In previous sections, we solved linear systems using Gauss elimination method or the Gauss-Jordan method. In the examples considered, we have encountered three possibilities, namely

- existence of a unique solution,
- existence of an infinite number of solutions, and
- no solution.

Based on the above possibilities, we have the following definition.

The question arises, as to whether there are conditions under which the linear system is consistent. The answer to this question is in the affirmative. To proceed further, we need a few definitions and remarks.

Recall that the row reduced echelon form of a matrix is unique and therefore, the number of non-zero rows is a unique number. Also, note that the number of non-zero rows in either the row reduced form or the row reduced echelon form of a matrix are same.

- Determine the row-rank of

**Solution:**To determine the row-rank of we proceed as follows. The last matrix in Step 1d is the row reduced form of which has non-zero rows. Thus, This result can also be easily deduced from the last matrix in Step 1b. - Determine the row-rank of

**Solution:**Here we have From the last matrix in Step 2b, we deduce

- The first nonzero entry in each column is
- A column containing only 0 's comes after all columns with at least one non-zero entry.
- The first non-zero entry (the leading term) in each non-zero column moves down in successive columns.

Therefore, we can define **column-rank** of
as the number
of non-zero columns in
It will be proved later that

Thus we are led to the following definition.

We now apply column operations to the matrix Let be the matrix obtained from by successively interchanging the and column of for Then the matrix can be written in the form where is a matrix of appropriate size. As the block of is an identity matrix, the block can be made the zero matrix by application of column operations to This gives the required result. height6pt width 6pt depth 0pt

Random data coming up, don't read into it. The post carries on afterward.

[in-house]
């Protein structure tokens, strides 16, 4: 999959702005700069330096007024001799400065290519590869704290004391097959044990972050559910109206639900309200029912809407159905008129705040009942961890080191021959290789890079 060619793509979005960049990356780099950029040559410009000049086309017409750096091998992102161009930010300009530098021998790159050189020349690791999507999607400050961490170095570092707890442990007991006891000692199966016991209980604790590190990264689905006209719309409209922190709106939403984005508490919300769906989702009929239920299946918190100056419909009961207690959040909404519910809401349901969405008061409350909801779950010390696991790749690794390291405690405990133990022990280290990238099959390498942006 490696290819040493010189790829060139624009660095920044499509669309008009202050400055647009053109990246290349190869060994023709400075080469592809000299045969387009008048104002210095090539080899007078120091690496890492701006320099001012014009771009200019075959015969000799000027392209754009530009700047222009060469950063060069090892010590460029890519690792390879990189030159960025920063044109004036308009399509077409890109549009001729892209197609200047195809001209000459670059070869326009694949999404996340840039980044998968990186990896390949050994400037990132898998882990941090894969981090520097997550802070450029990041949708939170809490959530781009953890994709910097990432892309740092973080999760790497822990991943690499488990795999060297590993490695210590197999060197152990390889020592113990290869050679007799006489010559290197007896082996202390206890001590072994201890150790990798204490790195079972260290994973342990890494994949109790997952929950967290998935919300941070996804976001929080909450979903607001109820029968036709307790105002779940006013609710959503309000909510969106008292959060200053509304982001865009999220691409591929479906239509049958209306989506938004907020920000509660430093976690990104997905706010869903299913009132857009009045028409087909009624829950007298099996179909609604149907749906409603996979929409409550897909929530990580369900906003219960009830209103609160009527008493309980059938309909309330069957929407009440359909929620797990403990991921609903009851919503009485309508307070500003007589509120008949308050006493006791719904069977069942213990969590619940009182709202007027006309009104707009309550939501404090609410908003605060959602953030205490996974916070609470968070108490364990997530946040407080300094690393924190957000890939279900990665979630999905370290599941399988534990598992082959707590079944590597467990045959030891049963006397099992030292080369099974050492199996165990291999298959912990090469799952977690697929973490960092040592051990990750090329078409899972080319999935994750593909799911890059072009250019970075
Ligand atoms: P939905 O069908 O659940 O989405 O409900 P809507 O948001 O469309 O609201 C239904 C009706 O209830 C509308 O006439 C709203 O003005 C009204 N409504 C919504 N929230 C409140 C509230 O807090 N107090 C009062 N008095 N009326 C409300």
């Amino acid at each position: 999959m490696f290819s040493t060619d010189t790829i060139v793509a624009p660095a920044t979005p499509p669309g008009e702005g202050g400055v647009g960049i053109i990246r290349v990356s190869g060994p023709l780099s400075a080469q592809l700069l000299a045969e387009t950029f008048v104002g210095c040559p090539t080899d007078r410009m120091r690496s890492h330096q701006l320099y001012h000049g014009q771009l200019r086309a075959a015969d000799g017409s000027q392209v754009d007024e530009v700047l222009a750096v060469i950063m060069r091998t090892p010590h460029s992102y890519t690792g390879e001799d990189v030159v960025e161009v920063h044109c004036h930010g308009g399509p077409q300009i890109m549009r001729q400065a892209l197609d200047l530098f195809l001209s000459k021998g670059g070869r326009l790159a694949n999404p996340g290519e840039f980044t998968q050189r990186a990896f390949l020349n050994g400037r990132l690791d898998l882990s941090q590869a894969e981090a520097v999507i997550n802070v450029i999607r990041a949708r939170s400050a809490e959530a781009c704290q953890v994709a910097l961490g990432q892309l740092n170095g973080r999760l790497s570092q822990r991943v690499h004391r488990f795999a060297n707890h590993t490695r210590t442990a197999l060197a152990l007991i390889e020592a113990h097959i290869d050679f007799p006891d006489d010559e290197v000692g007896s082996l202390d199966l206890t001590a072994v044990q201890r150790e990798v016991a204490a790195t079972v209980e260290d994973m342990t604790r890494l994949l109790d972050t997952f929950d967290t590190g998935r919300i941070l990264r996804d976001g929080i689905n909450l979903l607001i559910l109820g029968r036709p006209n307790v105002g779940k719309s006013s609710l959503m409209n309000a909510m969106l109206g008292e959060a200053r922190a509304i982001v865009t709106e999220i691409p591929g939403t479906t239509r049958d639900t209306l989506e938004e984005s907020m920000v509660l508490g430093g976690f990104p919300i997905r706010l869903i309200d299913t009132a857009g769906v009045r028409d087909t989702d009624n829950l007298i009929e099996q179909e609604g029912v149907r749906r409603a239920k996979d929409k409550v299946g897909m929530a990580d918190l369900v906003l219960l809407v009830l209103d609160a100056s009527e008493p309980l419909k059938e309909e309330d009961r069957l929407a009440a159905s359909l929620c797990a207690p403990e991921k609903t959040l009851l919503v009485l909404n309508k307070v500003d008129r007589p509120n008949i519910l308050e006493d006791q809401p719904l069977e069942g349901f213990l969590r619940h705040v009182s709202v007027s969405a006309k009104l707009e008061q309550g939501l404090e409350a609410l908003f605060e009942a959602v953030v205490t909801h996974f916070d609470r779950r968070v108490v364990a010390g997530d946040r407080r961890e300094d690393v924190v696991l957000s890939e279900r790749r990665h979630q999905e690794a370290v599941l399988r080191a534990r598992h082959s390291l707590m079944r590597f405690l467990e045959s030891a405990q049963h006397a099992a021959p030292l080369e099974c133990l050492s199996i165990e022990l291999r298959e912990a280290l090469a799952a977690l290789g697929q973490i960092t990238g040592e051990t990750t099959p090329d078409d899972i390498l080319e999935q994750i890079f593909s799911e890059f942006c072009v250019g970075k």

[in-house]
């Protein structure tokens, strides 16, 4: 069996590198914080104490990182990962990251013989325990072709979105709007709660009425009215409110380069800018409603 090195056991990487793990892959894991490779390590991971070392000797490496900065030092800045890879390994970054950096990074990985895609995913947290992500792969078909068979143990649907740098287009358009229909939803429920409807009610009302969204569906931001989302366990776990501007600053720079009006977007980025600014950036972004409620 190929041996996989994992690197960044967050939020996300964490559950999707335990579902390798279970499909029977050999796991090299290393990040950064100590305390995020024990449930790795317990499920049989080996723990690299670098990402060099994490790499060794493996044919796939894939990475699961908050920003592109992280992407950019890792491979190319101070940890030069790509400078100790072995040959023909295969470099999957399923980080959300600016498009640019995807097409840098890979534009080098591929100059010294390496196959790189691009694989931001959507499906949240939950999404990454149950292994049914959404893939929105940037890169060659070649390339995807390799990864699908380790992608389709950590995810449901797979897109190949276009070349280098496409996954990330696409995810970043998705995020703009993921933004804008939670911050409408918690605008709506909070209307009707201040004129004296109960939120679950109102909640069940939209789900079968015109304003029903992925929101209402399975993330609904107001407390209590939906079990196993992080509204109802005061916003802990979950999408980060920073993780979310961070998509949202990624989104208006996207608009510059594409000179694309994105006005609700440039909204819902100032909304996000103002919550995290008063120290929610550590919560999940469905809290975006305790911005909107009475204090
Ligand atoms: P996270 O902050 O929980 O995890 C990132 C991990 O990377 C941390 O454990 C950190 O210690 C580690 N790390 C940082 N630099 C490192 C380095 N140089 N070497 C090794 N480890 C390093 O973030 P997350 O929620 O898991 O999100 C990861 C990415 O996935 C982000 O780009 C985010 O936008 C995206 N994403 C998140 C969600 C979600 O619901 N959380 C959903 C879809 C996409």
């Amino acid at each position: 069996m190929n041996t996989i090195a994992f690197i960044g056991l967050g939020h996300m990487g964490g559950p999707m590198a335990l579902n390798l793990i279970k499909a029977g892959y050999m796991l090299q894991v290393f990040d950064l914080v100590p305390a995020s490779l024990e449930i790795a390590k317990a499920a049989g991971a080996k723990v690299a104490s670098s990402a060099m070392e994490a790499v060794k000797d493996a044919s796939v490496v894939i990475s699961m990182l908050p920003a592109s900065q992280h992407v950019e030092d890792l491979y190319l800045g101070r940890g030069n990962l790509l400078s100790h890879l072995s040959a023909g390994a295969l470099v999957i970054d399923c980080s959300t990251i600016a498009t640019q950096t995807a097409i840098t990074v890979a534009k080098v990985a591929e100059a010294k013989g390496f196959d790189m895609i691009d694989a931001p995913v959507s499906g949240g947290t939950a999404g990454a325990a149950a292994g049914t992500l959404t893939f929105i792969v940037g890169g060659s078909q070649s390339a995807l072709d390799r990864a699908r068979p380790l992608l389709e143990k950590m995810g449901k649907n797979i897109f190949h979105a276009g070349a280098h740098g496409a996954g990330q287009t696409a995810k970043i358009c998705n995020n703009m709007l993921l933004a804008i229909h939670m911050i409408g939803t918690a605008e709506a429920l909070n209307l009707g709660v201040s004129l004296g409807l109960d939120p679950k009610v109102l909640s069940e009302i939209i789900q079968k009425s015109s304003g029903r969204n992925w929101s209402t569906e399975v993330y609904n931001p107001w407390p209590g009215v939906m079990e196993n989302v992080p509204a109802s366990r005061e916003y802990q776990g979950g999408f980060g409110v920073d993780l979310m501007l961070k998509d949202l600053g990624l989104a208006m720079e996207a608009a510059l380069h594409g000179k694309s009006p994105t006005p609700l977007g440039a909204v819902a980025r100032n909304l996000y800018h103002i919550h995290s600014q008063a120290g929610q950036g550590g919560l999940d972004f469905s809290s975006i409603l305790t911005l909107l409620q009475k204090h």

as the elementary martices 's are being multiplied on the left of the matrix Let be the columns of the matrix . Then check that for . Hence, we can use the 's which are non-zero (Use Exercise 1.2.17.2) to generate infinite number of solutions. height6pt width 6pt depth 0pt

- Determine the ranks of the coefficient and the augmented matrices that appear in Part 1 and Part 2 of Exercise 2.3.12.
- Let be an matrix with Then prove that is row-equivalent to
- If and are invertible matrices and is defined then show that
- Find matrices and which are product of elementary matrices such that where and
- Let
and
be two matrices. Show that
- if is defined, then
- if is defined, then and

- Let
be any matrix of rank
Then show that there
exists invertible matrices
such that

and Also, prove that the matrix is an invertible matrix. - Let be an matrix of rank Then can be written as where both and have rank and is a matrix of size and is a matrix of size
- Let
and
be two matrices such that
is defined and
Then
show that
for some matrix
Similarly, if
is
defined and
then
for some matrix
*[Hint: Choose non-singular matrices and such that and Define ]* - If matrices
and
are invertible
and the involved partitioned products are defined, then show
that
- Suppose
is the
inverse of a matrix
Partition
and
as follows:

A K Lal 2007-09-12